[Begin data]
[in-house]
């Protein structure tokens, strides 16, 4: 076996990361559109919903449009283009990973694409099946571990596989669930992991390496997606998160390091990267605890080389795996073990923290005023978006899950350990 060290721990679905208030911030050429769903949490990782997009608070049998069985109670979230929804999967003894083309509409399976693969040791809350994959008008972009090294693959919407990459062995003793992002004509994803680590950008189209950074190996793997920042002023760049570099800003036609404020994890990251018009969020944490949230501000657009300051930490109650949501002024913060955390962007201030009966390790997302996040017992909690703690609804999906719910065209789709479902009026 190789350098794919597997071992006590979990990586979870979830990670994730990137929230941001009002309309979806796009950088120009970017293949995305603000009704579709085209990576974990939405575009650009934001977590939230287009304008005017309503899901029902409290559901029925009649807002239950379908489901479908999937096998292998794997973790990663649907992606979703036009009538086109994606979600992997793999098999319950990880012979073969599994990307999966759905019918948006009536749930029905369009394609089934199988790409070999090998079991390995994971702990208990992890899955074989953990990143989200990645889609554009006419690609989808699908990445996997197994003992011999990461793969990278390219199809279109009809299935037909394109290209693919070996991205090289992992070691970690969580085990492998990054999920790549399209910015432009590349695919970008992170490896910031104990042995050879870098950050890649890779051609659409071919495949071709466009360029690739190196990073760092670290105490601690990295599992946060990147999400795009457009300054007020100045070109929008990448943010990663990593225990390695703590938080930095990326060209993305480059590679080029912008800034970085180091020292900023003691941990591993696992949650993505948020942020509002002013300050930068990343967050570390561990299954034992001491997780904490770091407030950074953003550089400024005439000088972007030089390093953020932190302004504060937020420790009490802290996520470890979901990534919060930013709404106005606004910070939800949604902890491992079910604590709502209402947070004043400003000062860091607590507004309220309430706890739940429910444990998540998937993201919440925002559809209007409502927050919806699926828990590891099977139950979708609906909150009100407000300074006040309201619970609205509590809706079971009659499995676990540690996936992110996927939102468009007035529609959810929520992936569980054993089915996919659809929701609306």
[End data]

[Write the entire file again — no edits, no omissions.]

[in-house]
């Protein structure tokens, strides 16, 4: 076996990361559109919903449009283009990973694409099946571990596989669930992991390496997606998160390091990267605890080389795996073990923290005023978006899950350990 060290721990679905208030911030050429769903949490990782997009608070049998069985109670979230929804999967003894083309509409399976693969040791809350994959008008972009090294693959919407990459062995003793992002004509994803680590950008189209950074190996793997920042002023760049570099800003036609404020994890990251018009969020944490949230501000657009300051930490109650949501002024913060955390962007201030009966390790997302996040017992909690703690609804999906719910065209789709479902009026 190789350098794919597997071992006590979990990586979870979830990670994730990137929230941001009002309309979806796009950088120009970017293949995305603000009704579709085209990576974990939405575009650009934001977590939230287009304008005017309503899901029902409290559901029925009649807002239950379908489901479908999937096998292998794997973790990663649907992606979703036009009538086109994606979600992997793999098999319950990880012979073969599994990307999966759905019918948006009536749930029905369009394609089934199988790409070999090998079991390995994971702990208990992890899955074989953990990143989200990645889609554009006419690609989808699908990445996997197994003992011999990461793969990278390219199809279109009809299935037909394109290209693919070996991205090289992992070691970690969580085990492998990054999920790549399209910015432009590349695919970008992170490896910031104990042995050879870098950050890649890779051609659409071919495949071709466009360029690739190196990073760092670290105490601690990295599992946060990147999400795009457009300054007020100045070109929008990448943010990663990593225990390695703590938080930095990326060209993305480059590679080029912008800034970085180091020292900023003691941990591993696992949650993505948020942020509002002013300050930068990343967050570390561990299954034992001491997780904490770091407030950074953003550089400024005439000088972007030089390093953020932190302004504060937020420790009490802290996520470890979901990534919060930013709404106005606004910070939800949604902890491992079910604590709502209402947070004043400003000062860091607590507004309220309430706890739940429910444990998540998937993201919440925002559809209007409502927050919806699926828990590891099977139950979708609906909150009100407000300074006040309201619970609205509590809706079971009659499995676990540690996936992110996927939102468009007035529609959810929520992936569980054993089915996919659809929701609306």